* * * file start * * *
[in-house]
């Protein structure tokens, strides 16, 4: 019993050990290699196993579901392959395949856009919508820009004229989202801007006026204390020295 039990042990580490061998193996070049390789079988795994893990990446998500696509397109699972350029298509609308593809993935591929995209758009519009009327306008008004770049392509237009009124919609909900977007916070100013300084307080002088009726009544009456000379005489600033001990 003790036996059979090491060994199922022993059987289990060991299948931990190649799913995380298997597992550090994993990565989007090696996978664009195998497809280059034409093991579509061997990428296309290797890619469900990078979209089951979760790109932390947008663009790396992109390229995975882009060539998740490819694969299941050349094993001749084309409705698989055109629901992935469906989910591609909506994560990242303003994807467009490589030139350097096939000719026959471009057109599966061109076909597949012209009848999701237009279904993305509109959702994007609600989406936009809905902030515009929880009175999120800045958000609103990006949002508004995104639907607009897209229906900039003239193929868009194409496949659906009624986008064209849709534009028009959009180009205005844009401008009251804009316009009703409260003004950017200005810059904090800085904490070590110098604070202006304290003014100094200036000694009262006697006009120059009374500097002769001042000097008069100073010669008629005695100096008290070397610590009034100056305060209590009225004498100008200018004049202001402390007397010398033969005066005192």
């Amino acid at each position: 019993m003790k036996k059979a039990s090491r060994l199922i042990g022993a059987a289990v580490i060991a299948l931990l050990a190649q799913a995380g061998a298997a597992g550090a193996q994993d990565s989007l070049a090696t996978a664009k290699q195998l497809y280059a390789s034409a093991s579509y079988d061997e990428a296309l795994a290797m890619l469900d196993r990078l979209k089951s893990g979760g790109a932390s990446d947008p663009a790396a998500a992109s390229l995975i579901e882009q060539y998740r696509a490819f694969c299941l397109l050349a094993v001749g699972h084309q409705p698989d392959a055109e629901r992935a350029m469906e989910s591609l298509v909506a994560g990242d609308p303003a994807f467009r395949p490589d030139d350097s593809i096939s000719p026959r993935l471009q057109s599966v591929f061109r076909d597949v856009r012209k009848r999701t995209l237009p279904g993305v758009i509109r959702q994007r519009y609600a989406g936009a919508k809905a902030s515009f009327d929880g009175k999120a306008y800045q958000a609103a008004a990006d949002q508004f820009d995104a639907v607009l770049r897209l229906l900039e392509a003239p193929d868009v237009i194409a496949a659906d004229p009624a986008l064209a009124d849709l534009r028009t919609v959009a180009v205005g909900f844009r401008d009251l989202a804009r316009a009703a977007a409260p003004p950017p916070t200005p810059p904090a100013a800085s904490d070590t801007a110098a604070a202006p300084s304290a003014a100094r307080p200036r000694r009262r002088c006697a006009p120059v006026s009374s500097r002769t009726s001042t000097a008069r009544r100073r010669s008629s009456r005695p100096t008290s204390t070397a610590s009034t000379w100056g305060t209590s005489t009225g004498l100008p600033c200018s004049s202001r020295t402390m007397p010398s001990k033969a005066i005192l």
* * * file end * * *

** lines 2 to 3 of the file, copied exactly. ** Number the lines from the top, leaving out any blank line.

């Protein structure tokens, strides 16, 4: 019993050990290699196993579901392959395949856009919508820009004229989202801007006026204390020295 039990042990580490061998193996070049390789079988795994893990990446998500696509397109699972350029298509609308593809993935591929995209758009519009009327306008008004770049392509237009009124919609909900977007916070100013300084307080002088009726009544009456000379005489600033001990 003790036996059979090491060994199922022993059987289990060991299948931990190649799913995380298997597992550090994993990565989007090696996978664009195998497809280059034409093991579509061997990428296309290797890619469900990078979209089951979760790109932390947008663009790396992109390229995975882009060539998740490819694969299941050349094993001749084309409705698989055109629901992935469906989910591609909506994560990242303003994807467009490589030139350097096939000719026959471009057109599966061109076909597949012209009848999701237009279904993305509109959702994007609600989406936009809905902030515009929880009175999120800045958000609103990006949002508004995104639907607009897209229906900039003239193929868009194409496949659906009624986008064209849709534009028009959009180009205005844009401008009251804009316009009703409260003004950017200005810059904090800085904490070590110098604070202006304290003014100094200036000694009262006697006009120059009374500097002769001042000097008069100073010669008629005695100096008290070397610590009034100056305060209590009225004498100008200018004049202001402390007397010398033969005066005192």
């Amino acid at each position: 019993m003790k036996k059979a039990s090491r060994l199922i042990g022993a059987a289990v580490i060991a299948l931990l050990a190649q799913a995380g061998a298997a597992g550090a193996q994993d990565s989007l070049a090696t996978a664009k290699q195998l497809y280059a390789s034409a093991s579509y079988d061997e990428a296309l795994a290797m890619l469900d196993r990078l979209k089951s893990g979760g790109a932390s990446d947008p663009a790396a998500a992109s390229l995975i579901e882009q060539y998740r696509a490819f694969c299941l397109l050349a094993v001749g699972h084309q409705p698989d392959a055109e629901r992935a350029m469906e989910s591609l298509v909506a994560g990242d609308p303003a994807f467009r395949p490589d030139d350097s593809i096939s000719p026959r993935l471009q057109s599966v591929f061109r076909d597949v856009r012209k009848r999701t995209l237009p279904g993305v758009i509109r959702q994007r519009y609600a989406g936009a919508k809905a902030s515009f009327d929880g009175k999120a306008y800045q958000a609103a008004a990006d949002q508004f820009d995104a639907v607009l770049r897209l229906l900039e392509a003239p193929d868009v237009i194409a496949a659906d004229p009624a986008l064209a009124d849709l534009r028009t919609v959009a180009v205005g909900f844009r401008d009251l989202a804009r316009a009703a977007a409260p003004p950017p916070t200005p810059p904090a100013a800085s904490d070590t801007a110098a604070a202006p300084s304290a003014a100094r307080p200036r000694r009262r002088c006697a006009p120059v006026s009374s500097r002769t009726s001042t000097a008069r009544r100073r010669s008629s009456r005695p100096t008290s204390t070397a610590s009034t000379w100056g305060t209590s005489t009225g004498l100008p600033c200018s004049s202001r020295t402390m007397p010398s001990k033969a005066i005192l």